Mumps happens much less in a population that vaccinates – but these days, not everyone chooses vaccination. This makes the general vaccinated population more vulnerable to illnesses that should be rare.
I asked the ER doctors how to get more information about what to do; they said there wasn’t any hotline or help, because mumps is uncommon. (I learned later that’s not true. Manitoba’s public health nurses can provide lots of information about how to deal with the mumps.)
If things worsened, I should return to the emergency room, they said. I should call my pediatrician’s office for the lab results and confirmation.
Wait for results again
Starting Friday (48 hours after the ER visit), I called my pediatrician’s office every day. A nurse acted as gatekeeper and I didn’t get to speak to my kid’s doctor for a full week.
On Friday, the nurse said there were no test results.
When I called on Monday, no one called back.
On Tuesday, I spoke to a different, more helpful nurse who said the results were negative, but she couldn’t offer more information. She said I needed a public health nurse, but she didn’t know how to find one. She suggested she might talk to a doctor and get back to me. She never did.
My kids’ school gave me the right phone number for our area’s public health nurse. (Several numbers listed online were dead ends, perhaps because of the current health-care system flux.)
Nearly a week after the ER diagnosed my kid with mumps, I found a public health nurse to advise us. She confirmed that if the blood test was negative, it meant my kid had a “mumps-like” virus or the patient wasn’t shedding the virus when samples were taken – the lab tests aren’t accurate 100 per cent of the time.
After a crummy week, my kids’ quarantine has ended. My last lung X-ray, after five days of waiting for results, was negative for pneumonia.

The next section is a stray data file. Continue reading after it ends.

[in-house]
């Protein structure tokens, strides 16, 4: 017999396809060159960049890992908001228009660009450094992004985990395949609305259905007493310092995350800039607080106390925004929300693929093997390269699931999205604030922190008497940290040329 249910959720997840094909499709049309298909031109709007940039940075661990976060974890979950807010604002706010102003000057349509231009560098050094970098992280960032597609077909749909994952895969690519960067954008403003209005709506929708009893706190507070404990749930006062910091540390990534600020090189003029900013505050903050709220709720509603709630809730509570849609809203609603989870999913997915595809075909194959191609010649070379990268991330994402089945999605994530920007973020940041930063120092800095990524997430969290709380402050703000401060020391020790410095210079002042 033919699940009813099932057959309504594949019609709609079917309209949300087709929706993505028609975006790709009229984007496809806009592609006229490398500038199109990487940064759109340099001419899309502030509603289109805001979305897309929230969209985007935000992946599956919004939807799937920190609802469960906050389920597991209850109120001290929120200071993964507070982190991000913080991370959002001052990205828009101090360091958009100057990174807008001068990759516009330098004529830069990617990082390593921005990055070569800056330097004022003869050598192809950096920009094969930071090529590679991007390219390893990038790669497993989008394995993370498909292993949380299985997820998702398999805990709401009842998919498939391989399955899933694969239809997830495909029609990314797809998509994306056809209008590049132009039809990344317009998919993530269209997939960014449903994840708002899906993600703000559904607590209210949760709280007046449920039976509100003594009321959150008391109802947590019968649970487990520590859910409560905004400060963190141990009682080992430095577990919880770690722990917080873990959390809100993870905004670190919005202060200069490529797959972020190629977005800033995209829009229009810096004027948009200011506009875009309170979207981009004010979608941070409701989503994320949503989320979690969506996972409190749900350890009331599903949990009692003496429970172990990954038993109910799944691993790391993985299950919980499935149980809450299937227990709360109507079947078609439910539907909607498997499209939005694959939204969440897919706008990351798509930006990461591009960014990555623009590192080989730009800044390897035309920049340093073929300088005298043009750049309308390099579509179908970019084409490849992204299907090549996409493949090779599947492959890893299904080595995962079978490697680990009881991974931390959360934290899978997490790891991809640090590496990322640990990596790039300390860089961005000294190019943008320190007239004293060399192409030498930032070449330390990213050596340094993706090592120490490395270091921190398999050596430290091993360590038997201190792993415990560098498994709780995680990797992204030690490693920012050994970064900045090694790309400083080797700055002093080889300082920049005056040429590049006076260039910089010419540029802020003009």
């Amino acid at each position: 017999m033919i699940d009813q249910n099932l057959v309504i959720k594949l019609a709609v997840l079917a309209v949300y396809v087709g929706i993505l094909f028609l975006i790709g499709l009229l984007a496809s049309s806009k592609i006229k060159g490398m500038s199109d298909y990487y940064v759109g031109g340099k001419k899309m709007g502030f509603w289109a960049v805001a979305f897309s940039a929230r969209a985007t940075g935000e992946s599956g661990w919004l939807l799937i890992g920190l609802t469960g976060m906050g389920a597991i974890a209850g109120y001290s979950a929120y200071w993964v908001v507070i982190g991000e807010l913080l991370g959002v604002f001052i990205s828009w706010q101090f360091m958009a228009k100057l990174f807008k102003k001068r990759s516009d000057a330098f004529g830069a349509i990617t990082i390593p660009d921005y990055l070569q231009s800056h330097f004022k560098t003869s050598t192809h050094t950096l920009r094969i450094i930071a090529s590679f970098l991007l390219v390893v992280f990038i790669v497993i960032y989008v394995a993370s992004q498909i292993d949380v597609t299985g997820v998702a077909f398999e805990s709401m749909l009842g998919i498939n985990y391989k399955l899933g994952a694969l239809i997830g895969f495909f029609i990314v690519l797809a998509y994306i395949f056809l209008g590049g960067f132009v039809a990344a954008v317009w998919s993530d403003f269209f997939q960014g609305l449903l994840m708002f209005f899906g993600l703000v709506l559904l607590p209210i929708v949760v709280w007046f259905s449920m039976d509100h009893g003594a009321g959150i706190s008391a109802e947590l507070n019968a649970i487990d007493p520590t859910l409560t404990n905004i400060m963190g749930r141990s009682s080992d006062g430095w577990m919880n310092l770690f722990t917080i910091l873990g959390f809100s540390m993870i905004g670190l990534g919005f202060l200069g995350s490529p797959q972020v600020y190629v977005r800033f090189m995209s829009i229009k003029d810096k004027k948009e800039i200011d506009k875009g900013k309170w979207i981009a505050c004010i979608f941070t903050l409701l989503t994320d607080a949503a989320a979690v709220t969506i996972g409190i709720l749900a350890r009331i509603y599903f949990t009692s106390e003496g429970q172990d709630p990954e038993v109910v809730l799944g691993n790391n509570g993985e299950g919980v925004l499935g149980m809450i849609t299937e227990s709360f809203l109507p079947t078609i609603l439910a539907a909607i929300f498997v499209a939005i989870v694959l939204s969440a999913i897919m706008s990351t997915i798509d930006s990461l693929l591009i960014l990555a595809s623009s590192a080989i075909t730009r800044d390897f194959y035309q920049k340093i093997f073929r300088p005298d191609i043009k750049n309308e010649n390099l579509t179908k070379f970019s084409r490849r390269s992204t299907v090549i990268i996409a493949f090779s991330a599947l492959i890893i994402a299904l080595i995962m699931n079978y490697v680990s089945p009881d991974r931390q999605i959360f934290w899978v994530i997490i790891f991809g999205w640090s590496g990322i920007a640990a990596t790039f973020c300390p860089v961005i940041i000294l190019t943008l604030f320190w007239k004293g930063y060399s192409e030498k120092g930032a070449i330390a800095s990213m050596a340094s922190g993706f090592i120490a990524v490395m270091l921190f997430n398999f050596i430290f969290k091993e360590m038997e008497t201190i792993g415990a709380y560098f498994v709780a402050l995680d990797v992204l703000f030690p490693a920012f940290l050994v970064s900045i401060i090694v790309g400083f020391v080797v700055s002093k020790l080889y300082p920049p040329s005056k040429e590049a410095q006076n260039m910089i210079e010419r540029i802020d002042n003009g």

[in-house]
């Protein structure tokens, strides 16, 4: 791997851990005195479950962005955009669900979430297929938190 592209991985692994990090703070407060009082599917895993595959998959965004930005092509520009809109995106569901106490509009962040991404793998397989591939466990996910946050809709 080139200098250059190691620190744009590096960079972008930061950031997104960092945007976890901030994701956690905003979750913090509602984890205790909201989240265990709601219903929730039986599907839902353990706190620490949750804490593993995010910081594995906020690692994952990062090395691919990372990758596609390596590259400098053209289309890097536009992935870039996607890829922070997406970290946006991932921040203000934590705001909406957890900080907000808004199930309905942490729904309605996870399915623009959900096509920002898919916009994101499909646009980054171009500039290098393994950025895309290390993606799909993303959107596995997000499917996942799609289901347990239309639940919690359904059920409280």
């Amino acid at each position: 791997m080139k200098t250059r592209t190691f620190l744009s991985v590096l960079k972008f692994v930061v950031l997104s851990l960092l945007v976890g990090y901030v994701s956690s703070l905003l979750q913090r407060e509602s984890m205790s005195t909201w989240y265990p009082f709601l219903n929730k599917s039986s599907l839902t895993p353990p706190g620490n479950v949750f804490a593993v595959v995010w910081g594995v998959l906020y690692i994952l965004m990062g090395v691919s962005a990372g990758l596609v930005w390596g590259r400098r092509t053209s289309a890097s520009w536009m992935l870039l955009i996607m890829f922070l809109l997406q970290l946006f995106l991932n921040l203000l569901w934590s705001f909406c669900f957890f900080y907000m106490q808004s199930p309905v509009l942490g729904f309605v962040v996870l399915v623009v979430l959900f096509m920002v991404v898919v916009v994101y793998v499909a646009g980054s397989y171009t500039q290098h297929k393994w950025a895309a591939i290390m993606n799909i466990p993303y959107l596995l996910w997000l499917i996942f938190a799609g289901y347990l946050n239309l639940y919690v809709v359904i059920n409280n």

Concerns about health of the system
This experience left me concerned about how our health-care system might manage with a public-health emergency.
Multiple health-care professionals said they didn’t know Manitoba’s mumps protocol. They didn’t know how to reach someone who could help.
My pediatrician’s office wasn’t helpful, even though going to your family doctor is the province’s advice. It took a week for my children’s pediatrician to speak with us directly.
What would happen in case of a serious infectious disease outbreak? Some of what we experienced must change.
First, Manitoba must communicate lab results quickly.
In three cases in January, I didn’t hear promptly about results of tests for serious illnesses (two X-rays for pneumonia and mumps lab work). A lab technician said if I wanted faster results, my only option was to go to an emergency room. Will this be expedited by Dynacare, which took over diagnostic labs in Winnipeg recently?
Second, as part of the province’s health-care reorganization, health-care professionals need to know how to respond on the front lines.
Doctors and nurses should know how to promptly handle a suspected case of mumps or serious illness like pneumonia. Professionals should offer correct information and phone numbers when patients call. The pediatrician’s nurse should have the Children’s Hospital triage number and how to find a public health nurse.
My family was aware of public health risks and educated enough to pursue information aggressively. Not everyone is so motivated.
No one’s perfect. Health-care professionals are stressed and overworked. However, it’s concerning when the system fails on multiple fronts at once.
We tried to face our health challenges with patience rather than panic, but this is serious stuff. I hope others have a better response and outcome than we had.
Let’s hope we never face a provincial epidemic. If we do, we might be in trouble.
Published at Sat, 03 Feb 2018 05:00:57 -0500